July 22, 2015

Doorway Memory Loss Explained

Ever walk into a room with some purpose in mind, only to forget what it was? It turns out, doors themselves are to blame for these strange memory lapses. Can this contribute to dementia's wandering, confusion and problems with traveling?



Psychologists at the University of Notre Dame have discovered that passing through a doorway triggers what's known as an event boundary in the mind, separating one set of thoughts and memories from the next.

Your brain files away the thoughts you had in the previous room and prepares a blank slate for the new locale.

It is referred to as a location-updating effect, and it results in a decline in memory when people move from one location to another.

This may help explain the confusion a person with dementia experiences when they transition from one place to another, as well as when they wander or travel.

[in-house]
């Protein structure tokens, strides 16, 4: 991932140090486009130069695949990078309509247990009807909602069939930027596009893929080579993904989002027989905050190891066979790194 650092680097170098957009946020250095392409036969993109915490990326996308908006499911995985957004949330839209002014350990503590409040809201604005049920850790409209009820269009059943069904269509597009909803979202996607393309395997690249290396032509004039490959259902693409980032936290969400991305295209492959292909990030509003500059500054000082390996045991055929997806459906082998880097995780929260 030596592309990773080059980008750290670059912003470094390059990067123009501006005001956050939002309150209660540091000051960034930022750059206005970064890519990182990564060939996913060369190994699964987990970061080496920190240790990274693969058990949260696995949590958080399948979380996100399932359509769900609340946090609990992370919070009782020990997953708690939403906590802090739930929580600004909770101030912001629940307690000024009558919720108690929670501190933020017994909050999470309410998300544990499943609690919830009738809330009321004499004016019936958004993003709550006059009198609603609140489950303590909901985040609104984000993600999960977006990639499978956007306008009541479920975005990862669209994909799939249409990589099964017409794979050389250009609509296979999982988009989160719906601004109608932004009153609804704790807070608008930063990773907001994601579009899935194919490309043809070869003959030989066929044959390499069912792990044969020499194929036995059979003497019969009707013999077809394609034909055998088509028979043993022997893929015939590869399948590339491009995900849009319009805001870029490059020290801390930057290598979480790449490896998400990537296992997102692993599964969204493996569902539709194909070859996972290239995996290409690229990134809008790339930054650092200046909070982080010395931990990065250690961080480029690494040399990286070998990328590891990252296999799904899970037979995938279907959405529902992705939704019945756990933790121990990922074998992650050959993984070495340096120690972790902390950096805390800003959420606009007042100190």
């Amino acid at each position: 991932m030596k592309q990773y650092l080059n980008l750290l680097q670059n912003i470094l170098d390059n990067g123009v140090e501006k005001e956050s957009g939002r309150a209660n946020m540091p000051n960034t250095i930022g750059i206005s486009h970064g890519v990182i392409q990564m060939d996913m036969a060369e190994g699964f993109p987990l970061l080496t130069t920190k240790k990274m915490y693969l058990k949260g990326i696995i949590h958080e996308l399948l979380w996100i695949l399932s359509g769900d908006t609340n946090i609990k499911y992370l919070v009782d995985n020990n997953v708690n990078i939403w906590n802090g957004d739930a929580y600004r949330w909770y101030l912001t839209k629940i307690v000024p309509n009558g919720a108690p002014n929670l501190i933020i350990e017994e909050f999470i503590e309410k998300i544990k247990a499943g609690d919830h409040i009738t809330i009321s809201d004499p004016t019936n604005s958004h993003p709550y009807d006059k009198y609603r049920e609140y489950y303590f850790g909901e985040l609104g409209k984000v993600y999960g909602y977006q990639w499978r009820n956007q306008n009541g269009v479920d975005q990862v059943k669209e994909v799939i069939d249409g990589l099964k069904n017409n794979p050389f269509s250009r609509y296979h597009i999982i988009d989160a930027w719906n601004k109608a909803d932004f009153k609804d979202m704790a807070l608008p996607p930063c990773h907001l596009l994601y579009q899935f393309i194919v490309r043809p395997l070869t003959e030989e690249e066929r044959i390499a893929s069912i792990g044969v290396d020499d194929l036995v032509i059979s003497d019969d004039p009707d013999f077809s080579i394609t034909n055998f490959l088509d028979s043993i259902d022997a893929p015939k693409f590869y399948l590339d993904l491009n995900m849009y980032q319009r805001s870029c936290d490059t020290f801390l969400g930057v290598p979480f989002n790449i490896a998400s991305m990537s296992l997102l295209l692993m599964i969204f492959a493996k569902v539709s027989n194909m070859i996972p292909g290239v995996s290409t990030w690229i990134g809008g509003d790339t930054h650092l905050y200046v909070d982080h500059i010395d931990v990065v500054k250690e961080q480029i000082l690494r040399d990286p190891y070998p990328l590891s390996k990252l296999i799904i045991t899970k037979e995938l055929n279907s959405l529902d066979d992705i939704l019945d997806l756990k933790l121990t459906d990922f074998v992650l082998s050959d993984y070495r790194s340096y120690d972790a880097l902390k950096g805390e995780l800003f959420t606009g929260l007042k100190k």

MORE INFORMATION:
Walking through doorways causes forgetting:
Further explorations
Gabriel A. Radvansky, Sabine A. Krawietz, and Andrea K. Tamplin
Department of Psychology, University of Notre Dame, Notre Dame, IN, USA

SOURCE:
http://news.nd.edu/news/27476-walking-through-doorways-causes-forgetting-new-research-shows/

9 comments :

  1. When ever i walk to another room to tell my husband something truley great....when i arrive he asks what im here for, i say im thinking of the hereafter! He said, what does that mean?, i say, im trying to think what im here, after!

    ReplyDelete
  2. Does this mean that someone who suffers from this on a regular basis has some form of dementia?

    ReplyDelete
    Replies
    1. No. From what the researchers are saying, it can happen to anyone and on a regular basis. It just helps explain why transitioning from place to place often adds to the confusion of a person with dementia.

      Delete
  3. I totally beleave that .... cause when ya get in the other room your mind goes Blank LOL

    ReplyDelete
  4. Interesting information.Never thought of that before.

    ReplyDelete
  5. Replies
    1. The "MORE INFORMATION" section at the bottom of the article has a clear reference and a link to the original study, just like every research article on this site. It's for real.

      Delete

Your comments (up to 200 words):